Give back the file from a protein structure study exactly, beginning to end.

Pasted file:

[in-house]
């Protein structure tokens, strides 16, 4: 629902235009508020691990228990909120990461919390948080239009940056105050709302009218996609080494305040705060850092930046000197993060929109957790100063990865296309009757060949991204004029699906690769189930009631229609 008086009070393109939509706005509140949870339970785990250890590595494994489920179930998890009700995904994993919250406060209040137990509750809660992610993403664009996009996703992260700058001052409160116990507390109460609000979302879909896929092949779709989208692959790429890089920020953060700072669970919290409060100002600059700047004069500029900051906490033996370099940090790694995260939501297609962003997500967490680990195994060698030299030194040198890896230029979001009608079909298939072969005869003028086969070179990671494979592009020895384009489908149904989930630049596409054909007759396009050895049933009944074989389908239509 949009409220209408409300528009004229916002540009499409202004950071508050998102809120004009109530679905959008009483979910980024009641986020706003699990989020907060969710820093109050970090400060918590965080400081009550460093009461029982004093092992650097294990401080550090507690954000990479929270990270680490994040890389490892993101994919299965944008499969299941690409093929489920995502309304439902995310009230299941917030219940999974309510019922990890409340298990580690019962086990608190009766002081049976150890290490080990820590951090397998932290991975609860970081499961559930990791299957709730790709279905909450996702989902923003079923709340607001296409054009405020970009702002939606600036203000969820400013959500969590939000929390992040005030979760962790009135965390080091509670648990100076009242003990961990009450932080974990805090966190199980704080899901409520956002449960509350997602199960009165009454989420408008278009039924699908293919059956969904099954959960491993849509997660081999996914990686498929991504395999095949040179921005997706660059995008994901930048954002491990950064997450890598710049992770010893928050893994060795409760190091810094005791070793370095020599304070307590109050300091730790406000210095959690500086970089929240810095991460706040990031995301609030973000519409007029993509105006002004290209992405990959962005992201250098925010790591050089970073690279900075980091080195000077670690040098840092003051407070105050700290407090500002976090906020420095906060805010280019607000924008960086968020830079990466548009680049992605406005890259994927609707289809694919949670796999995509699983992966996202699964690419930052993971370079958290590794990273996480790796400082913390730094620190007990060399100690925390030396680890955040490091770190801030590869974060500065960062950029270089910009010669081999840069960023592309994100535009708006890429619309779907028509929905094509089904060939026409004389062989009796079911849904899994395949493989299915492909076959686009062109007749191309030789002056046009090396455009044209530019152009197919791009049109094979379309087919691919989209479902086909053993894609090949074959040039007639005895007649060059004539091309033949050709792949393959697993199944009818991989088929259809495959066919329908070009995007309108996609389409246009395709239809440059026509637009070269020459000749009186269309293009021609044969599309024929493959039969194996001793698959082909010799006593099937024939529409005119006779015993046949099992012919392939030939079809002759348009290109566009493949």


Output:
[in-house]
């Protein structure tokens, strides 16, 4: 629902235009508020691990228990909120990461919390948080239009940056105050709302009218996609080494305040705060850092930046000197993060929109957790100063990865296309009757060949991204004029699906690769189930009631229609 008086009070393109939509706005509140949870339970785990250890590595494994489920179930998890009700995904994993919250406060209040137990509750809660992610993403664009996009996703992260700058001052409160116990507390109460609000979302879909896929092949779709989208692959790429890089920020953060700072669970919290409060100002600059700047004069500029900051906490033996370099940090790694995260939501297609962003997500967490680990195994060698030299030194040198890896230029979001009608079909298939072969005869003028086969070179990671494979592009020895384009489908149904989930630049596409054909007759396009050895049933009944074989389908239509 949009409220209408409300528009004229916002540009499409202004950071508050998102809120004009109530679905959008009483979910980024009641986020706003699990989020907060969710820093109050970090400060918590965080400081009550460093009461029982004093092992650097294990401080550090507690954000990479929270990270680490994040890389490892993101994919299965944008499969299941690409093929489920995502309304439902995310009230299941917030219940999974309510019922990890409340298990580690019962086990608190009766002081049976150890290490080990820590951090397998932290991975609860970081499961559930990791299957709730790709279905909450996702989902923003079923709340607001296409054009405020970009702002939606600036203000969820400013959500969590939000929390992040005030979760962790009135965390080091509670648990100076009242003990961990009450932080974990805090966190199980704080899901409520956002449960509350997602199960009165009454989420408008278009039924699908293919059956969904099954959960491993849509997660081999996914990686498929991504395999095949040179921005997706660059995008994901930048954002491990950064997450890598710049992770010893928050893994060795409760190091810094005791070793370095020599304070307590109050300091730790406000210095959690500086970089929240810095991460706040990031995301609030973000519409007029993509105006002004290209992405990959962005992201250098925010790591050089970073690279900075980091080195000077670690040098840092003051407070105050700290407090500002976090906020420095906060805010280019607000924008960086968020830079990466548009680049992605406005890259994927609707289809694919949670796999995509699983992966996202699964690419930052993971370079958290590794990273996480790796400082913390730094620190007990060399100690925390030396680890955040490091770190801030590869974060500065960062950029270089910009010669081999840069960023592309994100535009708006890429619309779907028509929905094509089904060939026409004389062989009796079911849904899994395949493989299915492909076959686009062109007749191309030789002056046009090396455009044209530019152009197919791009049109094979379309087919691919989209479902086909053993894609090949074959040039007639005895007649060059004539091309033949050709792949393959697993199944009818991989088929259809495959066919329908070009995007309108996609389409246009395709239809440059026509637009070269020459000749009186269309293009021609044969599309024929493959039969194996001793698959082909010799006593099937024939529409005119006779015993046949099992012919392939030939079809002759348009290109566009493949």